Whitney, 90 N.Y.2d at 847. The Court further held, in Wetherill v. Eli Lilly & Co. (In re N.Y.
County DES Litig.), 89 N.Y.2d 506 (1997), that,
It is apparent from this history that, in enacting a new “discovery” rule for the
commencement of toxic torts, the Legislature had in mind only the discovery
of the manifestations or symptoms of the latent disease that the harmful
substance produced. The dichotomy in the case law that the Legislature
intended to address was that between impact or exposure on the one hand
and resulting infirmity on the other. Given that narrow focus, the only
reasonable inference is that when the Legislature used the phrase
“discovery of the injury” it meant discovery of the physical condition and not,
as plaintiff argues, the more complex concept of discovery of both the
condition and the nonorganic etiology of that condition.
Wetherill, 89 N.Y.2d at 514.
In her response to Defendants’ motions to dismiss, Plaintiff contends as follows::
It is unreasonable to expect or require, as a matter of law, the ordinary
wrongful death claimant to initiate and conduct the massive research
necessary to prove the causal link between occupational exposure and
resulting cancer; such research takes numerous years and vast resources.
This may be particularly true in cases of occupational disease where
information relevant to asbestos-related deaths sometimes is not available
to claimants but is in the exclusive control of the defendant corporation. See
e.g., “Asbestos Litigation: The Dust Has Got to Settle,” 7 Fordham Urb. L.J.
55, 80 (1978); 5B Lawyers’ Medical Cyclopedia 38.51B (1972).
(Pl.s’ Mem. of Law, Docket No. 16-1, at 11.) Defendants also cite to the Fordham article
and quote extensively from it:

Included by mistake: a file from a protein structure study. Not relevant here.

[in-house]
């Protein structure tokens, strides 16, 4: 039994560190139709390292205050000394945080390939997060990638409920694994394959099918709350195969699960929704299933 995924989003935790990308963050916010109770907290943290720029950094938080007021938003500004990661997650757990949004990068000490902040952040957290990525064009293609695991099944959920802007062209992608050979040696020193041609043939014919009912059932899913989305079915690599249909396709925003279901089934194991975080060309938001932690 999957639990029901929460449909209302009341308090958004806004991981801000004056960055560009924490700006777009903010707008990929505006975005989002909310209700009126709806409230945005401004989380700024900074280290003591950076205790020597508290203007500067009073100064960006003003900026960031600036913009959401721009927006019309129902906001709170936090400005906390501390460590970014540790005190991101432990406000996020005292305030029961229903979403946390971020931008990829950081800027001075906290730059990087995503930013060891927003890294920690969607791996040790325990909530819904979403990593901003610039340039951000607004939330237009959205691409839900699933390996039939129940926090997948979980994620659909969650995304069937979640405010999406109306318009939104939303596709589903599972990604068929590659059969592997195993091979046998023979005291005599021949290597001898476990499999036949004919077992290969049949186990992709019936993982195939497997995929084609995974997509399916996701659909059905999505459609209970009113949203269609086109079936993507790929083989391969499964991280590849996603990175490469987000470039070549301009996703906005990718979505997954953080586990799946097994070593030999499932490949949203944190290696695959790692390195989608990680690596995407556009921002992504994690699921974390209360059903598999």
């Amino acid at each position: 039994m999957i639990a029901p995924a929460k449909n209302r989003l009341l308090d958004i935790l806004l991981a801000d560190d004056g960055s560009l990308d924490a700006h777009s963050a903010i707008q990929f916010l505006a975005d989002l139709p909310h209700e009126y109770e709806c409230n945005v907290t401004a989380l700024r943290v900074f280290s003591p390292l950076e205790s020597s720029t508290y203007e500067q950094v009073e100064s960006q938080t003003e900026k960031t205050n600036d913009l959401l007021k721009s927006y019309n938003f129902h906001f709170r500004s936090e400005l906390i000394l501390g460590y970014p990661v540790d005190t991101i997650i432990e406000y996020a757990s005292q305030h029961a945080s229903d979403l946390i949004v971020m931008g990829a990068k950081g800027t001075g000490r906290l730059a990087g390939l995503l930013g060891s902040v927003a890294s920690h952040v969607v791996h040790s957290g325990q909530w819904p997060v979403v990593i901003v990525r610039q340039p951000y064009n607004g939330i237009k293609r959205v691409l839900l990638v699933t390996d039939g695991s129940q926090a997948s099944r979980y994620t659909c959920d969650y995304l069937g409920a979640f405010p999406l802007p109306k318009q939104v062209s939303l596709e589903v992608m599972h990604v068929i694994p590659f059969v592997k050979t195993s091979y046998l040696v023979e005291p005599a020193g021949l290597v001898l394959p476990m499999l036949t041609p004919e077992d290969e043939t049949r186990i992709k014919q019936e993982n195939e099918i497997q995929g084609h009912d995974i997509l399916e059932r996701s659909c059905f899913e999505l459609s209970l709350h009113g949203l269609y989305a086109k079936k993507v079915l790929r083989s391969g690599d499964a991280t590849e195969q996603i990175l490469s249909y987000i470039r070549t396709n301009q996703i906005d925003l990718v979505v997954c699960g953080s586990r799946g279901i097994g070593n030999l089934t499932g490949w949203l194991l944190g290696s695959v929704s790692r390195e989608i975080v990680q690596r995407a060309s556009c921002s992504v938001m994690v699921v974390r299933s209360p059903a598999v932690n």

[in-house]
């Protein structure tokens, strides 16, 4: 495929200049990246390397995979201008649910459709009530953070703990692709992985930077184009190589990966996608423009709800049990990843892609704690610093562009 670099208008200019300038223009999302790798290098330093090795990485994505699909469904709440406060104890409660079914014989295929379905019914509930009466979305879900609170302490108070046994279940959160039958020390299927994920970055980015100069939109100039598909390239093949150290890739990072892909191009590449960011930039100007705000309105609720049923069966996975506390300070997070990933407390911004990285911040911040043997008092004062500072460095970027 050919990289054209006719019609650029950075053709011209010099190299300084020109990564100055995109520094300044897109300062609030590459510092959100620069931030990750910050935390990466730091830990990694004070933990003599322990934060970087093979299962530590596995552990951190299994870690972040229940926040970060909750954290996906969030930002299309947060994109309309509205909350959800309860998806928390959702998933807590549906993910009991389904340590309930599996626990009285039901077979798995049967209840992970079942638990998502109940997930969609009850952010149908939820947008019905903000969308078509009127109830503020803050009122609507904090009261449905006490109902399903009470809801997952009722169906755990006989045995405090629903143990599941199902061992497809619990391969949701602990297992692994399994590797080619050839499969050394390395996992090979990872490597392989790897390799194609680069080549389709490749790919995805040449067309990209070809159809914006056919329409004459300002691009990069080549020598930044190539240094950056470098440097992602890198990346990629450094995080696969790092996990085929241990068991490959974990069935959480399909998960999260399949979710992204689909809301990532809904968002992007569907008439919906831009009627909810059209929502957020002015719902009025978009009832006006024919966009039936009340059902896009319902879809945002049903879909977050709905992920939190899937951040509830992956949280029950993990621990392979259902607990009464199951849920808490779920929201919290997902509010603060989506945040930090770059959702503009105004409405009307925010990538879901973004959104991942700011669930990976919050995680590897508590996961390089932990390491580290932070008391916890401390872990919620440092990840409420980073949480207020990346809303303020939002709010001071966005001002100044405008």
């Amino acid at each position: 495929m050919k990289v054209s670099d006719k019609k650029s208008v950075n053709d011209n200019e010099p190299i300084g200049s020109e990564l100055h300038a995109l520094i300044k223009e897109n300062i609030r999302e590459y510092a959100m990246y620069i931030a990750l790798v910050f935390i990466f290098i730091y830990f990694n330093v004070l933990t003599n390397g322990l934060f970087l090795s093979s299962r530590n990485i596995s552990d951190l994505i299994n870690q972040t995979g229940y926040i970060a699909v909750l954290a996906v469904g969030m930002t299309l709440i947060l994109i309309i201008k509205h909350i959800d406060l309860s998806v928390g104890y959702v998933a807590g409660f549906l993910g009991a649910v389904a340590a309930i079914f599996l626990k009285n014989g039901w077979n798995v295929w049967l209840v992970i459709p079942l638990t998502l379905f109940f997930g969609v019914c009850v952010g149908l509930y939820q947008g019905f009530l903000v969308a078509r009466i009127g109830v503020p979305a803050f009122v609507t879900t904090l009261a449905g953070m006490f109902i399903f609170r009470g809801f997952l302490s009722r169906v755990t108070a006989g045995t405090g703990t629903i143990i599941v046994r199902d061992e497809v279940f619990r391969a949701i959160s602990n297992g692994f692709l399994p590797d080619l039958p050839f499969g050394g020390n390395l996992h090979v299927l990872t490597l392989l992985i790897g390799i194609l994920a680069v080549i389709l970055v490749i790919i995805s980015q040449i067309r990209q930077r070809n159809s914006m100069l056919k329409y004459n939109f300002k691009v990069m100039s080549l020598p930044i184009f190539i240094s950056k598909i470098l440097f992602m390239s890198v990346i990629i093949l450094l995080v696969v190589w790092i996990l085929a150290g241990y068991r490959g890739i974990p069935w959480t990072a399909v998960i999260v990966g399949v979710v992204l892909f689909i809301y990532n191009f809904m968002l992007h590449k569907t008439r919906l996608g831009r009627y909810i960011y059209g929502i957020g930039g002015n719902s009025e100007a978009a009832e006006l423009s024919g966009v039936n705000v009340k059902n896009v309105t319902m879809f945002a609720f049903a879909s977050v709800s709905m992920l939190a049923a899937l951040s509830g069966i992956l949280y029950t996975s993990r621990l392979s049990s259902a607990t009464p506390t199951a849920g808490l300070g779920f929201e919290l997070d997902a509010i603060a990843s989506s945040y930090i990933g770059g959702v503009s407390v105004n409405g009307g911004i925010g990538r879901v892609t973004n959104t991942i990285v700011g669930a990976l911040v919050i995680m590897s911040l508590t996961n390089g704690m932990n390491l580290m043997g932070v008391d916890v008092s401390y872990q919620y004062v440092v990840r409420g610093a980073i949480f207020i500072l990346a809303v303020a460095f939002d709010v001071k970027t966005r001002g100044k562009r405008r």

See Jean A. O’Hare, Comment, Asbestos Litigation: The Dust Has Yet to
Settle, 7 FORDHAM URB. L.J. 55, 59, 60, 66 (1978) (“About 1930, an
increasing number of worker compensation claims prompted the asbestos
industry to investigate the problem of asbestos exposure.… The study
indicated that there was a health hazard associated with prolonged
exposure to asbestos.… The study recommended better dust control,
annual physical and radiological examination of workers, and an industry
sponsored study of the effects of asbestos. [T]he recommendations were
prepared at the invitation of the industry and were published in Public Health
Reports in 1935…. A few years later, mesothelioma, a rare form of cancer
known to cause only one in ten thousand deaths in the general population,
was linked to either the mining or industrial use of asbestos.… The link
between asbestos and lung cancer was first observed in 1935 and
definitively established by 1955.… [T]here was medical knowledge in both
England and the United States by 1968 which indicated asbestos was
carcinogenic….”) (citations omitted); see also Abbaticchio v. Union Carbide
Corp., 2001 N.Y. Slip Op. 40257(U), 2001 WL 1470370, at *11 (N.Y. Sup.